Thursday, 19 January 2012

Olympic Park

One of the first things I see every morning when I wake up is the BT Tower. The 177 meter tall structure has displayed various messages since I moved into the top floor of Newman House – one morning I woke up to see Pudsy the Children In Need mascot peering in, the week before Remembrance Sunday the tower looked as though it was adorned with poppies and fireworks kept exploding around New Year.  Apart from these special occasions the screens on the tower display a countdown to the Olympic Games, which happens to coincide with end of my internship.

So, the Olympics is always on my mind – well once a day anyway – and it was therefore a fantastic opportunity for me to have a tour of the Olympic park today. Such is the nature of this internship that I thought nothing of jumping on the DLR with the Archbishop of Westminster and trundling off to East London to meet a group of priests from the neighbouring diocese of Brentwood.

Plenty of the priests were reminiscing about past sporting achievements at school or uni and challenging each other to 100m sprints as we set off on a bus around the Olympic park.


Less than 200 days to go and the park’s resemblance to a building site is still uncanny. Hundreds of men in high-vis jackets waved as we went past.  The shells of all the major buildings on site are nearly complete. The Velodrom is a beautiful structure and stands in stark contrast to the ‘Copper Box’ which will house the handball tournament and be raized to the ground after the Games due to a lack of interest in the sport in the UK.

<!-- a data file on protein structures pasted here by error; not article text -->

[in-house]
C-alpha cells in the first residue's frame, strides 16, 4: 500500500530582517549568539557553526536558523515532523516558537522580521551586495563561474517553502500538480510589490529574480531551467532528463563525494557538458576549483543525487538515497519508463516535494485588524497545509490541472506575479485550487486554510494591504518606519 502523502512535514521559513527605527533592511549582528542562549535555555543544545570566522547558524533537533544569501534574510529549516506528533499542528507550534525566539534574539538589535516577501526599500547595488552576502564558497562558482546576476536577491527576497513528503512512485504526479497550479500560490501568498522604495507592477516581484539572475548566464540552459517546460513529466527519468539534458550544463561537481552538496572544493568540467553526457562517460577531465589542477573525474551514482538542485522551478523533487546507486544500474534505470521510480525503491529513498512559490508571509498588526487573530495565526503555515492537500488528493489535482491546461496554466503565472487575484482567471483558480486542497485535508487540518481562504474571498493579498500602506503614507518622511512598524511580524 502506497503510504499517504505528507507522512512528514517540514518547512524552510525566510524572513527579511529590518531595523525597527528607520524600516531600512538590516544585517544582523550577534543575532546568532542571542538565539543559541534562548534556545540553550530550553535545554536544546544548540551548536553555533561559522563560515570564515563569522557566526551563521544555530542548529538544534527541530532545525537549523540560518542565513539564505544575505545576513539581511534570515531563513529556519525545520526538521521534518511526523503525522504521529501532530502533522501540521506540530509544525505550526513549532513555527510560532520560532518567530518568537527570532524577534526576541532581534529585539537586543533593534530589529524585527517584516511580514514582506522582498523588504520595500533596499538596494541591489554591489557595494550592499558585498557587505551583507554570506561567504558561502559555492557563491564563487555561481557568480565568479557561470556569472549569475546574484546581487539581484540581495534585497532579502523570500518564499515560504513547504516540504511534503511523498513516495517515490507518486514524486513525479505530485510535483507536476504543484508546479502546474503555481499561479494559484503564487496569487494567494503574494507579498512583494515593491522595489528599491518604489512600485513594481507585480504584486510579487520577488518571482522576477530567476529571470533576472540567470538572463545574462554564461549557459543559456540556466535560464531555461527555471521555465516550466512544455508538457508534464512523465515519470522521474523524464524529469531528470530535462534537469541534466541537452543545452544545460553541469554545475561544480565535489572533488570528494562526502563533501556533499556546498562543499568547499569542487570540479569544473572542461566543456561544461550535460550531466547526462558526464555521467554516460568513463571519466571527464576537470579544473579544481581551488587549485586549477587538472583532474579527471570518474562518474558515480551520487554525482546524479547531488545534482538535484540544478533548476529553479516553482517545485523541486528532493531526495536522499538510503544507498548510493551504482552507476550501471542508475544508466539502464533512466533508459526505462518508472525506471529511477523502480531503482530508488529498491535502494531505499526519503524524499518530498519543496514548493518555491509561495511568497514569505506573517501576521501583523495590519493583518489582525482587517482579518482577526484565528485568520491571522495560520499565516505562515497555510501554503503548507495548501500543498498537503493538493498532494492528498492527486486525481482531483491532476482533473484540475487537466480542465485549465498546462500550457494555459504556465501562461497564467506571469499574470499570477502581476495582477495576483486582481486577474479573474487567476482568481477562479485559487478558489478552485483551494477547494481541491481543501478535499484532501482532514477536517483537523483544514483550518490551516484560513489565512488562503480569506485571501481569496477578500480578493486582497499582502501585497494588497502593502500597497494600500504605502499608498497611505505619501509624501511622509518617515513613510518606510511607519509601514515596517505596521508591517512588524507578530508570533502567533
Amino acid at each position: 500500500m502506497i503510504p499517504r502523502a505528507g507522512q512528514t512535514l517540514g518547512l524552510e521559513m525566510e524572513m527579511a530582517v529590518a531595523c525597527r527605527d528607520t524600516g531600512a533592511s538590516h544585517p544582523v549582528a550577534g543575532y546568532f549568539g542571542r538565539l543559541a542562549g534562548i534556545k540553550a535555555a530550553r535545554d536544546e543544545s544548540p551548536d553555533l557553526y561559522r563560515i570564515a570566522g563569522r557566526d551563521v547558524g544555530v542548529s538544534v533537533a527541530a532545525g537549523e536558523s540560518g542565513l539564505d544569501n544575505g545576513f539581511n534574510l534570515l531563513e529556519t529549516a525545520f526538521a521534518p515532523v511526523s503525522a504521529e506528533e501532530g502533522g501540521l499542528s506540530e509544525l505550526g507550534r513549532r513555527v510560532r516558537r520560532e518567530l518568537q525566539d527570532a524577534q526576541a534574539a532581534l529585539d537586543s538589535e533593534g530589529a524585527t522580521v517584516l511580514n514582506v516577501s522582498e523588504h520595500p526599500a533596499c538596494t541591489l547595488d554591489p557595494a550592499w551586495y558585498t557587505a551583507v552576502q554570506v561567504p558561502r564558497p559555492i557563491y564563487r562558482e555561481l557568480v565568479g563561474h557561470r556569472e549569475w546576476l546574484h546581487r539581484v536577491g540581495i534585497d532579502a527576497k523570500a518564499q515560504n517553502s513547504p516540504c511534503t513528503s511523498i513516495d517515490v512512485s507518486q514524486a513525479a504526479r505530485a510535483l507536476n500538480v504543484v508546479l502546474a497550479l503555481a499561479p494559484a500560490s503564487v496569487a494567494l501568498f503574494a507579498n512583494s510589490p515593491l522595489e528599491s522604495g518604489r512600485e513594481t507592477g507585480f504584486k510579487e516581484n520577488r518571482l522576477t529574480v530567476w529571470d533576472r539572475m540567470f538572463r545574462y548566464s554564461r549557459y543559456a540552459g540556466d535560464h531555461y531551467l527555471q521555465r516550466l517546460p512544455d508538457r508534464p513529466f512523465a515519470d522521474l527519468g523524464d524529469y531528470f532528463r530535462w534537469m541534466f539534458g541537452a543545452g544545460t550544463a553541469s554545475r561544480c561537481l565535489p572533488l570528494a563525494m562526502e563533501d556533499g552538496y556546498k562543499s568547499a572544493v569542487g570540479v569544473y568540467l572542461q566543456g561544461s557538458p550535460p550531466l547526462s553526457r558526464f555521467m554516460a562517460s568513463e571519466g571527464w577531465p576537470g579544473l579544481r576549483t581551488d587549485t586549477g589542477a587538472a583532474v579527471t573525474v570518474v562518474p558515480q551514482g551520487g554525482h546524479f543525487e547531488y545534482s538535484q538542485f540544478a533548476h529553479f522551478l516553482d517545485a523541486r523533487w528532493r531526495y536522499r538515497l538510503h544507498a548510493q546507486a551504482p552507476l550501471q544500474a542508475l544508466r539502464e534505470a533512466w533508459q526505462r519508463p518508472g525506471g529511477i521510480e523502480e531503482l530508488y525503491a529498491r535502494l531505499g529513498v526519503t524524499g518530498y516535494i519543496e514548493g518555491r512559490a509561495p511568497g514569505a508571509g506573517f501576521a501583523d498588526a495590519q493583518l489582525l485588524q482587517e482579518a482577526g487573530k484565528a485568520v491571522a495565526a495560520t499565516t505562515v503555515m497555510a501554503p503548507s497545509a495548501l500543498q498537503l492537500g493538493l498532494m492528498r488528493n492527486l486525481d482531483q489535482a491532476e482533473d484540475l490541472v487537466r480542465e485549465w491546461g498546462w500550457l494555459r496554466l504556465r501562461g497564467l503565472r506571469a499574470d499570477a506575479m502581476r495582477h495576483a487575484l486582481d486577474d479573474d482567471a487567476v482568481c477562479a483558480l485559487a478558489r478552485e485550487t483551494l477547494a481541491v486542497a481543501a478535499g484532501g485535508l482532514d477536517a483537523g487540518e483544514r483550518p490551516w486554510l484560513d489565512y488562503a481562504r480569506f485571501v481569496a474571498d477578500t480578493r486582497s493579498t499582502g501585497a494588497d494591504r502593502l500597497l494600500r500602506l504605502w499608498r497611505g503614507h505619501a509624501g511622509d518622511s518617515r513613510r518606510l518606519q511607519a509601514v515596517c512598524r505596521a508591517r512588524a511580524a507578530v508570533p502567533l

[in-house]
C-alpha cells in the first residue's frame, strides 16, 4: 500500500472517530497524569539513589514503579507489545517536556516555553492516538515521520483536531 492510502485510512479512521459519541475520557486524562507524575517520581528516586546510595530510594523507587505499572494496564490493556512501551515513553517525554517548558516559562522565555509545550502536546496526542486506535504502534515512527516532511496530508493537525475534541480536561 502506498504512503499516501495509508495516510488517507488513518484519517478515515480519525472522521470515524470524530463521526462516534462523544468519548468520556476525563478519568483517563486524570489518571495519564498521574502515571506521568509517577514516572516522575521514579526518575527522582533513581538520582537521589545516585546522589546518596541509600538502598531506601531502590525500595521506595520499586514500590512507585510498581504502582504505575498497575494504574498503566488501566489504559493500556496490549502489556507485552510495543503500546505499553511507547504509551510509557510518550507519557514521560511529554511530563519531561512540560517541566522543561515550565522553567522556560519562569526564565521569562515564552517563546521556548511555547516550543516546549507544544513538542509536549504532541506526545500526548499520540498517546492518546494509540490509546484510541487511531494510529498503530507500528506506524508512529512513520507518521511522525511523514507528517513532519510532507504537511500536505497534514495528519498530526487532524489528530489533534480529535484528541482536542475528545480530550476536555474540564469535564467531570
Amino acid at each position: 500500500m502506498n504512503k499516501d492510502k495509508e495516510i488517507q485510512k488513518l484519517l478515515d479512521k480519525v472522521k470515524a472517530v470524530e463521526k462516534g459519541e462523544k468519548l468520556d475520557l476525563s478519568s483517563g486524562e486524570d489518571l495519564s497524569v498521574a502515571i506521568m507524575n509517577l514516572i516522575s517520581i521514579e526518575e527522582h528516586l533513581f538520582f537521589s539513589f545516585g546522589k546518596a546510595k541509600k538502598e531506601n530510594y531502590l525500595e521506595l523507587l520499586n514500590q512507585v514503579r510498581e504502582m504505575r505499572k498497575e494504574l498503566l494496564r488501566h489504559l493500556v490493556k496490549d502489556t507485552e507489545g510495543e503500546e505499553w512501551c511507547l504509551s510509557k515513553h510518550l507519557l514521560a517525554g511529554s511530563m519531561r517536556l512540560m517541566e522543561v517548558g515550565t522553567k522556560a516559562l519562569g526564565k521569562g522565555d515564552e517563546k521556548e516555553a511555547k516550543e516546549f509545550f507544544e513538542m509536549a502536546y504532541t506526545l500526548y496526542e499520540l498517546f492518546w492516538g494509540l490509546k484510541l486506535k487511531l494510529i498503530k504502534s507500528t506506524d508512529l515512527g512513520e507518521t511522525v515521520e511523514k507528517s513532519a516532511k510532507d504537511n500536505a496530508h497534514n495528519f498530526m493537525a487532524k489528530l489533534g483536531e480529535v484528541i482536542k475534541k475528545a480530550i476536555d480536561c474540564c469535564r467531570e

The Olympic Village looks like a new university halls complex and is the first of its kind as all athletes regardless of when their event is will be able to stay on site.  The 2012 London Olympics will also be the ‘greenest’ Games yet as the site will be powered by gas and wood-chip burnt as biomass. 800, 000 spectators will travel to the park by public transport and the only car park there is for media trucks and disabled visitors.

Olympic Village

Faith will literally be at the heart of the Olympic park in the Faith Centre that will accommodate five of the world’s main religions. The Christian section has been split in two and as Catholic’s we get our very own space. Twenty-four chaplains will be assigned to work at the Games, providing 24/7 pastoral care to visitors, staff and athletes alike.

Archbishop Vincent Nichols in front of Olympic Stadium

As the park will go into ‘lock-down’ in May until the day before the Opening Ceremony, this was a great time to see it all coming together. Check out the links below to see related Catholic initiatives.

100 Days of Peace:
John Paul 2 Foundation for Sport:

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